The central value, +0.00089 °C per month, is statistically indistinguishable from zero if the monthly increments come from a normal distribution centered at zero whose standard deviation is 0.122 °C per month. Clearly, the average of 180 random and independent numbers taken from a normal distribution centered at zero is centered at zero, too. The standard deviation of the average is 1/sqrt(180) times the standard deviation for each random number which is 0.0091 °C per month. The actual trend was smaller by an order of magnitude!

Needless to say, with these ludicrous numbers, we can make the same conclusion about the last 30 years, too. The monthly record is statistically indistinguishable from red noise. In fact, for the month-on-month temperature change being normally distributed with the 0.122 °C/month being the standard deviation, the actual expected temperature change in 30 years is much higher than the observed one.

To summarize, different kinds of tests of statistical significance may pass or fail. Moreover, when the tests pass, it is usually not because of some unnatural underlying dynamics but because of the inappropriateness of the null hypothesis. For example, the "monthly white noise" is a completely inappropriate null hypothesis which is why it could have been easily and robustly falsified.

The null hypothesis saying that "the temperature series are red noise" passes all tests - in fact, its main problem is that the 10-year or 30-year accumulated trends in reality seem to be much smaller than expected. The null hypothesis that only cares about the annual data and describes them as white noise - without a trend - also passes as long as we only consider the most recent 15 years but not more.

Neither white noise nor red noise are good enough models that would describe the temperature change at any timescale in a satisfactory way. A more correct model of Nature would know about the right autocorrelation with diverse lags. In some sense, it would have contributions from noises of different frequencies (and therefore colors). I am convinced that such an improved model could match the autocorrelation and the distribution of increments at all timescales and that the null hypothesis that the underlying trend is zero would statistically survive, too.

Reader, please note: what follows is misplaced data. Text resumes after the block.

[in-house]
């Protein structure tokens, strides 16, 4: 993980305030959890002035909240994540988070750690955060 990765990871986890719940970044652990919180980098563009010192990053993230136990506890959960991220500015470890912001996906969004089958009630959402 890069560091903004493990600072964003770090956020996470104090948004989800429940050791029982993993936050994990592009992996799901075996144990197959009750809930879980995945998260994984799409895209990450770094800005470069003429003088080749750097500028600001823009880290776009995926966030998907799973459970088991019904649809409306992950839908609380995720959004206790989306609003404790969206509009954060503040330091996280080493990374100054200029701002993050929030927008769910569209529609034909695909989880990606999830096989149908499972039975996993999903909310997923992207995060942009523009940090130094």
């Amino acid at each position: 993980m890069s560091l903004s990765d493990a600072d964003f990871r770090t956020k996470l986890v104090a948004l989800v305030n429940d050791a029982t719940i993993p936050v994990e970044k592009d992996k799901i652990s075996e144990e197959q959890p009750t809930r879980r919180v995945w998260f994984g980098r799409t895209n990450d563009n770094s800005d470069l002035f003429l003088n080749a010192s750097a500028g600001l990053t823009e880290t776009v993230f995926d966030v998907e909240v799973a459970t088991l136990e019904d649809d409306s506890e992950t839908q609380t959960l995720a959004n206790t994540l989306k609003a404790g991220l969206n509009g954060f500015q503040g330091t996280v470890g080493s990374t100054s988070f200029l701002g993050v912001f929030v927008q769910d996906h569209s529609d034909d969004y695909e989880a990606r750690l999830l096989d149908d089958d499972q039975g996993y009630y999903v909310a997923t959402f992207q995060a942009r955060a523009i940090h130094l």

That doesn't mean that I think that the CO2-induced warming trend is zero. I just think that there exists nothing in the data so far that would allow us to prove it at a satisfactory confidence level. After all, the overall theoretically calculated, feedback-free temperature change caused by our CO2 emissions since 1800 is close to 0.5 °C while the largely (?) unpredictable natural temperature changes were above 1.5 °C. In some sense, one can say that the CO2 warming is a 0.3-sigma effect.

Such insignificance can be seen in many ways. For example, the 1910-1945 warming was equal to the 1974-2009 warming (both are 35-year periods) even though the CO2, man-made contribution in the earlier interval was smaller by a factor of four or more. It implies that the natural factors in 35-year periods must be of the same magnitude as the recent human influence. If you agree that most of the natural changes are unpredictable at this moment (and new and new predictions for 10 more years etc. consistently fail), it means that the recent 35 years of warming can't be more than a one-sigma effect - no signal of an unusual warming.

Of course, 100 years could turn it into a 3-sigma or 5-sigma effect if the recent 35 years of warming were indeed due to CO2 - if CO2 has the sensitivity expected from this assumption. If we will see the overall 21st century warming to be above 1.5 °C or more, it will be relatively unlikely that it will have been purely due to natural factors (but the confidence level will still fail to be impressive).

But we're not there yet. We don't know whether the 21st century will see a similar change as the 20th century or a bigger one. In the first case, the man-made global warming will remain inconclusive even in 2100, with the extended datasets they will have (unless they will be much better and accurate in understanding the natural factors).